Consent To Search – When To Deny?
A consent to search occurs more often than not. Many people believe that if they agree to consent to search it may provide for a better outcome with the police officer. That is not always true, and it is best to never consent to search. The State or City Prosecutor are the only individuals who can make deals once criminal charges are issued. Police cannot do that.
If the consent to search is properly given then police will not need a warrant to effectuate the search. However, when consent to search is denied Police are not allowed to search, unless the situation falls within one of the several narrowly defined exceptions to the search warrant requirement. Moreover, any consent to search is also going to be dependent on whether the search applies to the person or property.
What is required in order to provide or obtain consent to search? In order to be proper the consent to search must be voluntary (or freely given), specific, and unequivocal. Therefore, it must be free from coercion. The court will look to specific factors and the totality (complete set) of circumstances to determine whether the consent to search was proper. The following are factors courts review in determining that conclusion:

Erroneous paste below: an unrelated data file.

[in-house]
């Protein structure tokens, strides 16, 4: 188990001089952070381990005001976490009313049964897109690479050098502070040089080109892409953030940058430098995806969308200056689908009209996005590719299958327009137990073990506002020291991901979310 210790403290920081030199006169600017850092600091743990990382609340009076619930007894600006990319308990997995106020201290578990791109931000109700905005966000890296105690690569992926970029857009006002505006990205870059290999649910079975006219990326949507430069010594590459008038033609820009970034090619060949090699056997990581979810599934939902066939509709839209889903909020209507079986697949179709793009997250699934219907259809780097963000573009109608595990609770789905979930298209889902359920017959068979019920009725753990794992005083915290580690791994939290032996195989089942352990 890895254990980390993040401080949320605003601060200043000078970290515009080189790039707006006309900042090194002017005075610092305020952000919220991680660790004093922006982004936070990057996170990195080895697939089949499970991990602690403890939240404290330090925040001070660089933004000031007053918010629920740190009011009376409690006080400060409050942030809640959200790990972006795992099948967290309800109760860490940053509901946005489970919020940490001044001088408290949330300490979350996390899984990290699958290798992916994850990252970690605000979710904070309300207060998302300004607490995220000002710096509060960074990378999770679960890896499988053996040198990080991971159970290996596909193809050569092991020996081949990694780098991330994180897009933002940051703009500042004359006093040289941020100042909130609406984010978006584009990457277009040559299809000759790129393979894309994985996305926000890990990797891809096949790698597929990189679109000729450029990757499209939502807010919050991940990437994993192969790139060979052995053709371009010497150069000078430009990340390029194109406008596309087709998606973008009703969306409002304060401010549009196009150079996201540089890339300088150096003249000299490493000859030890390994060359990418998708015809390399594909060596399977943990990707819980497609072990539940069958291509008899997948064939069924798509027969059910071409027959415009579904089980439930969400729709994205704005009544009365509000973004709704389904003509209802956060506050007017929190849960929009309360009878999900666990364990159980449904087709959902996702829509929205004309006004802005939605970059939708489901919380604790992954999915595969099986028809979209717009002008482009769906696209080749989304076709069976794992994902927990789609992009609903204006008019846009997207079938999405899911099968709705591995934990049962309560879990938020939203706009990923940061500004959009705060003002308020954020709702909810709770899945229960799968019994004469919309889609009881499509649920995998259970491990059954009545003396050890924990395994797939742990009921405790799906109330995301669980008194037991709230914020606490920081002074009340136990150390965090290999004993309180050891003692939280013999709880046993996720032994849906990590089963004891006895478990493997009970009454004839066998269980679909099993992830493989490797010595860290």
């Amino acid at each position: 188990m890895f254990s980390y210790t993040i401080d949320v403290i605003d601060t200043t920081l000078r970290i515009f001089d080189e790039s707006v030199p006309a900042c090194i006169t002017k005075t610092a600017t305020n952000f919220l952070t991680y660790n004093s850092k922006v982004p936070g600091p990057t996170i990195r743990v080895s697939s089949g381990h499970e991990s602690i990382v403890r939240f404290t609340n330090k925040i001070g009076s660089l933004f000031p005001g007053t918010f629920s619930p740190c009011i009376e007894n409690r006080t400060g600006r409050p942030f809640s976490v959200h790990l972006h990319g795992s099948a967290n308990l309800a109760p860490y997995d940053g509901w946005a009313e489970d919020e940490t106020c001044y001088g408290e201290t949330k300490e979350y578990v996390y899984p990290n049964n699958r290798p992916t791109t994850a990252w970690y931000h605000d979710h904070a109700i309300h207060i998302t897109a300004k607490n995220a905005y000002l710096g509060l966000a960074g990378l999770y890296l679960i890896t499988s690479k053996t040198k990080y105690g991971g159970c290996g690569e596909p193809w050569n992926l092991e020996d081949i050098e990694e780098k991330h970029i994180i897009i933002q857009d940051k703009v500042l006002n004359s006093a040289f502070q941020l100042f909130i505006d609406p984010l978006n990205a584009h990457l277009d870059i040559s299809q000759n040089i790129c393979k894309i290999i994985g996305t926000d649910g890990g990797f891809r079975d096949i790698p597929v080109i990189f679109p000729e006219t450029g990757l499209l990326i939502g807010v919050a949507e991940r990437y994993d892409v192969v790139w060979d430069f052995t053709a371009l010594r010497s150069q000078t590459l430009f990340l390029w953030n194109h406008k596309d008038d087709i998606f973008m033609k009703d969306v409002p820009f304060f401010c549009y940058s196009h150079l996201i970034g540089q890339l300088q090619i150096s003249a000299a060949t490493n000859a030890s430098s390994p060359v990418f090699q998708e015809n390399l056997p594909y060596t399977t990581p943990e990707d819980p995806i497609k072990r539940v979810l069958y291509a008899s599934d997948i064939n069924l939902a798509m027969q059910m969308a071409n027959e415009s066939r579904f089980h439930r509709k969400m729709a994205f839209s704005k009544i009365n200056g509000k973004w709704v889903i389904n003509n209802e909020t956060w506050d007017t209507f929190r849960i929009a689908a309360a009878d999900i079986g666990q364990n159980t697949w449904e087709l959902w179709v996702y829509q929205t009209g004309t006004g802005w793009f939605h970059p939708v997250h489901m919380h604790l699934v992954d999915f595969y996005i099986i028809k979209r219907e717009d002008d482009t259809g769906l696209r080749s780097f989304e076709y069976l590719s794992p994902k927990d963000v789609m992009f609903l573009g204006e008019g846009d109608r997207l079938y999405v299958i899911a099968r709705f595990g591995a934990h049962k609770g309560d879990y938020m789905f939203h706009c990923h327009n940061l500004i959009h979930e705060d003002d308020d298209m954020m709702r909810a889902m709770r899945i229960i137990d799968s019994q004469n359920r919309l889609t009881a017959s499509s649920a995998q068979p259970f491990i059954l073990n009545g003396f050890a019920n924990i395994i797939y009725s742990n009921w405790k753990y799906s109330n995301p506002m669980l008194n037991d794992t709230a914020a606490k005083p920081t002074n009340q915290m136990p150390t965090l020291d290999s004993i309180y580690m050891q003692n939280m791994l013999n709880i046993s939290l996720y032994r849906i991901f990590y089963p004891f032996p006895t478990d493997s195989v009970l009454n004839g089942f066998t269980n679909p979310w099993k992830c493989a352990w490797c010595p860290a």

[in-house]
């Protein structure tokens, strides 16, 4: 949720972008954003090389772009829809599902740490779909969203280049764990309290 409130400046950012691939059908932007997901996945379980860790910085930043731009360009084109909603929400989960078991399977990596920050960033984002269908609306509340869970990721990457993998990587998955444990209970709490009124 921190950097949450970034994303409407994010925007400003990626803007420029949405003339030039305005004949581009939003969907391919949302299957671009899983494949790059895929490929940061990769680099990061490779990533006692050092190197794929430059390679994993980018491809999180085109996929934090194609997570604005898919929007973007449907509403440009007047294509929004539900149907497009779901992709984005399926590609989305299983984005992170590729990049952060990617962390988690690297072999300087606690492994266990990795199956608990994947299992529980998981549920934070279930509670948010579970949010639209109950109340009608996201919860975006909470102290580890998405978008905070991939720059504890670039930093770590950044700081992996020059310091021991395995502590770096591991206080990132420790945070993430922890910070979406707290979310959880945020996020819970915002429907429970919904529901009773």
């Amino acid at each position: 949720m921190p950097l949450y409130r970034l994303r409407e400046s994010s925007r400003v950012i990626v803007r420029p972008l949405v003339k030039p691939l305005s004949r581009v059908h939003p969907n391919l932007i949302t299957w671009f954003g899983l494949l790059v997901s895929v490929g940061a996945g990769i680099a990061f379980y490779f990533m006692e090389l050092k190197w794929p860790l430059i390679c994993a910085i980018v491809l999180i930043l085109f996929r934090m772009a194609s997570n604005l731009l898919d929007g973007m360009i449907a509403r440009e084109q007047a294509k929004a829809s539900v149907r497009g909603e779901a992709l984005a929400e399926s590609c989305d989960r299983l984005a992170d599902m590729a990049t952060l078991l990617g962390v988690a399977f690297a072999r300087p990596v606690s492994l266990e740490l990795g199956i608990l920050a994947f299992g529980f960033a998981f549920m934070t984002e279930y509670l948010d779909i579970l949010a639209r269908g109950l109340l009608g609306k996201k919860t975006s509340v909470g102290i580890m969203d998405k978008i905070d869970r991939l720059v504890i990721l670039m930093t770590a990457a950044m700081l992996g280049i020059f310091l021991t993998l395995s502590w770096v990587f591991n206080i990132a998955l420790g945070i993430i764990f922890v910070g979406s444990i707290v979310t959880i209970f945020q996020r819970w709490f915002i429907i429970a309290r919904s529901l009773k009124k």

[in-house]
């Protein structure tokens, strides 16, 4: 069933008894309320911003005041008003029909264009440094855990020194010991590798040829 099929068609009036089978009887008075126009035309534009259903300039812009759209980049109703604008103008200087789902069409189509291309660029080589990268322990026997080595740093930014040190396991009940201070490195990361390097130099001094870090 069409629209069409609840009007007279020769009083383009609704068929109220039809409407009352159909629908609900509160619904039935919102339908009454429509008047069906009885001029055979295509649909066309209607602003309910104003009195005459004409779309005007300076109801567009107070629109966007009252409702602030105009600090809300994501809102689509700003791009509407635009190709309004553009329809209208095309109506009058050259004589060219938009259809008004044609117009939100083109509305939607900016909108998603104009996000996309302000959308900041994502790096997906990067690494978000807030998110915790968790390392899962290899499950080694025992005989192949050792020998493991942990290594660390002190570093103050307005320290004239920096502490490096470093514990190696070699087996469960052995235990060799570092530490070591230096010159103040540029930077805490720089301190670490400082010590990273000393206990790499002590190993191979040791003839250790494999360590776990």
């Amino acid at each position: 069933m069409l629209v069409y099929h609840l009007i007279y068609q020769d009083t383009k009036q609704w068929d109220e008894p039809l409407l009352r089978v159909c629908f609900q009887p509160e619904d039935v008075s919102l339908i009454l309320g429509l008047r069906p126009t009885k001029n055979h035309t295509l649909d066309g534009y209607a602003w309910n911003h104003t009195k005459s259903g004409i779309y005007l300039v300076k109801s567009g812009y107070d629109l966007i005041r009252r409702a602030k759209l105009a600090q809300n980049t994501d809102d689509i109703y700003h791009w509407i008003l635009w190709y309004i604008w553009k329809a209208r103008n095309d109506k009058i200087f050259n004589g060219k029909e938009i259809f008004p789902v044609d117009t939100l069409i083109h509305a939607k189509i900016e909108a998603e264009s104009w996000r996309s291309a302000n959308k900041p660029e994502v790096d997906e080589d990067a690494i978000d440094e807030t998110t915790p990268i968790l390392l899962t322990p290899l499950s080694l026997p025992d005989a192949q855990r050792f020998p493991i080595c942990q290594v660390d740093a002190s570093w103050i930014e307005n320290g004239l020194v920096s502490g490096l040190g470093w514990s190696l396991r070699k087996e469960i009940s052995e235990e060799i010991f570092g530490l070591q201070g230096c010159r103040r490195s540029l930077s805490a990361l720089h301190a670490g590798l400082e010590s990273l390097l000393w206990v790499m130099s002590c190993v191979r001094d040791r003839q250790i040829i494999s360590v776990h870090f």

“[W]hether defendant was a youth; whether defendant was uneducated or conversely, well versed in the law; whether the information on which the investigation was based was unlawfully obtained; whether defendant was given his Miranda rights; the length of the detention and the length and nature of the questioning; the use of physical threats; the familiarity of the surroundings; defendant’s freedom of movement during the questioning or search; defendant’s cooperation or lack of cooperation in the search; the number of officers present during the interview and search; whether the officers told defendant that he did not have to consent to the search; and whether the officers suggested that defendant give them the thing seized.” See United States v Hearn.
It is always important to remember that you do not have to consent to search when requested by an officer. This applies to any situation, even when a driver in a motor vehicle or a passenger. You are even free to change your mind if you initially consented. At the end, the consent to search will boil down to the circumstances and facts that are present within the individual case. This is why it is essential to never consent to search, and instead force law enforcement to perform their job.
By not providing your consent to search you are maintaining your constitutional right to be free from warrantless searches. This can also in-turn provide a better or more hopeful case for you and counsel once you are at the formal setting of the criminal process depending upon the circumstances of your case. Always know the law, maintain your rights, and lawyer-up with Josh Jones. He has your back.
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